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This species was on the 2002 WatchList, but is not on the 2007 WatchList. Please refer to http://web1.audubon.org/science/species/watchlist/techReport.php for information on the 2007 WatchList.
The Curve-billed Thrasher ranges throughout the arid southwestern United States and into northern and central Mexico. A long-term decline in U.S. populations has been documented and is likely to be the result of losses in breeding habitat to development and agriculture, especially in the areas where it is most abundant?the south Texas brushlands and Sonoran Desert of Arizona.
The Curve-billed Thrasher is about the size of the American Robin but more slender. It has orange eyes, white throat, grayish-brown body, and thick legs. It also has a long, slender, black bill that is curved. The Curve-billed Thrasher makes an all-purpose double whistle, whit-wheet. No other Toxostoma thrasher with an overlapping range makes this sound. In the eastern portion of the range it usually shows a lighter breast that adds contrast to its spots.
A bird of the southwestern U.S. and Mexico, the Curve-billed Thrasher?s northern range extends from Arizona?s Sonoran Desert east across New Mexico to the western half of Texas and barely making into the corners of Colorado, Kansas, and the panhandle of Oklahoma. Range extends south through southern Mexico. A number of subspecies have been described but these can be broadly defined as an eastern group (T.c. curvirostre) and a western group (T.c. palmeri). Breeding Bird Survey trend analyses show a significant annual decline of 2.3% per year in the U.S. portion of thw Curve-billed Thrasher?s range from 1966-2001. Preliminary analyses of Christmas Bird Count data show a similar long-tern decline.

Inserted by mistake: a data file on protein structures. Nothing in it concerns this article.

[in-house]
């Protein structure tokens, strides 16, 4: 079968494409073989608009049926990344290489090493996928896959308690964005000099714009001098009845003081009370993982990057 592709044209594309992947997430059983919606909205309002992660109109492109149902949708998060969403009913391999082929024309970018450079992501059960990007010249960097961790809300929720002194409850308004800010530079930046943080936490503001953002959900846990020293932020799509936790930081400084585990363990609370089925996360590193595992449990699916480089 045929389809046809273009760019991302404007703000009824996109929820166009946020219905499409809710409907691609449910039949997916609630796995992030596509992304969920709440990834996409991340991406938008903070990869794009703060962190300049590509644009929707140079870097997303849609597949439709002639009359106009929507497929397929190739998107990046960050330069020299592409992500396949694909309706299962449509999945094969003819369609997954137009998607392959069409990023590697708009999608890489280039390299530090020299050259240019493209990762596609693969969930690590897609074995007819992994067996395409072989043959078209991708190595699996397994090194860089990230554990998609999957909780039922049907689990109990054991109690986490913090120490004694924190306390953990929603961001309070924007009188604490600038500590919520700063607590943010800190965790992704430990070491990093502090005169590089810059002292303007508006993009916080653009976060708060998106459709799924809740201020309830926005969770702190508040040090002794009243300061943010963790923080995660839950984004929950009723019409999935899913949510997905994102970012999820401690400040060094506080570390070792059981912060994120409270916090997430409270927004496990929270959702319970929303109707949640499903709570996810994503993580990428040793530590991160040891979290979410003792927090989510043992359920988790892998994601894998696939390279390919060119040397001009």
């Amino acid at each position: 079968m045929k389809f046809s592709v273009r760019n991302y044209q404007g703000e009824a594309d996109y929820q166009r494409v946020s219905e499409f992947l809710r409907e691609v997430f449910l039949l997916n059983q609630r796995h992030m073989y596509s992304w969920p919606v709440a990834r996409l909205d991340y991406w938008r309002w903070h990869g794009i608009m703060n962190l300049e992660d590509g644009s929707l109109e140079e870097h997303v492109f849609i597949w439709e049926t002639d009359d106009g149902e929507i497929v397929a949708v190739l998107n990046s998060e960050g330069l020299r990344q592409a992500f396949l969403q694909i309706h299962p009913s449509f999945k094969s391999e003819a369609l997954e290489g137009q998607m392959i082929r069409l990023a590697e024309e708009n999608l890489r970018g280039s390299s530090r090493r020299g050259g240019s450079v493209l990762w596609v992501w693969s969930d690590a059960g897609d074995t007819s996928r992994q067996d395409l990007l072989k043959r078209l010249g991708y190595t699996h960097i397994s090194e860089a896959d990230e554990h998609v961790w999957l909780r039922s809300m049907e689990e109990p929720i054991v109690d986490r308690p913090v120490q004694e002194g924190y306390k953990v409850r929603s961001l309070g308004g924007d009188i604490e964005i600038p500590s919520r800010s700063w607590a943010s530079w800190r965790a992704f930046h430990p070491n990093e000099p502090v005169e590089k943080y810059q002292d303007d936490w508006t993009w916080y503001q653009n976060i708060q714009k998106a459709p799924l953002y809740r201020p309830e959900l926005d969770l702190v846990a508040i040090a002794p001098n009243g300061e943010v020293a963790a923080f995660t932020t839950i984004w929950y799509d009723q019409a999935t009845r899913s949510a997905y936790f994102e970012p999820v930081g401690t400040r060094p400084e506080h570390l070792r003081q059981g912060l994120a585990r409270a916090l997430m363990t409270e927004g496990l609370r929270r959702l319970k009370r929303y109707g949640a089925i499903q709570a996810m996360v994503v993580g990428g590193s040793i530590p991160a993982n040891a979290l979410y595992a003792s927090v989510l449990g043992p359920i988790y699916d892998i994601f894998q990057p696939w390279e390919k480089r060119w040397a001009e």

Eastern populations are most dense in the south Texas brushland habitat. This species forages in open habitat and nests in woodland edges (for example, pinyon and oak) and exposed shrubs (including yucca), and is also found in thickets and thornscrub that abut woodlands. In Mexico, it lives in open and semiopen dry habitats, dotted with shrubs and cacti.
Western populations are most dense in the Sonoran desert. This bird lives in thornscrub, saguaro-palo verde communities, and towns. As long as cholla cactus is around, it will also live in creosote bush and grassland habitats. In the Sonoran desert of Mexico, the Curve-billed Thrasher is found in thornscrub and brushy forest edges.
The Curve-billed Thrasher forages by probing the leaf litter with its long, curved bill and digging holes. It eats mostly seeds and insects, but berries and cacti fruits are acceptable when available. A ground lover, the thrasher flies in a quick and jerky fashion from bush to bush. As long as both members stay in the area, couples appear to mate for life. Breeding usually takes places from May to mid-July. Both members of Curve-billed Thrasher pairs assist with nest construction. Pairs can have two broods in one season. They prefer to put their deep cup nests in Cholla cactus but will settle for a number of spiny shrubs.
The Curve-billed Thrasher has lost a considerable portion of its south Texas brushland habitat. And the expanding cities of Tucson and Phoenix are causing a rapid loss of habitat in Arizona. Meanwhile, buffel grass, an imported fire resistant grass, has been introduced to vast areas of former thrasher habitat in Sonora, Mexico and parts of the southwest, eliminating these areas as thrasher haunts.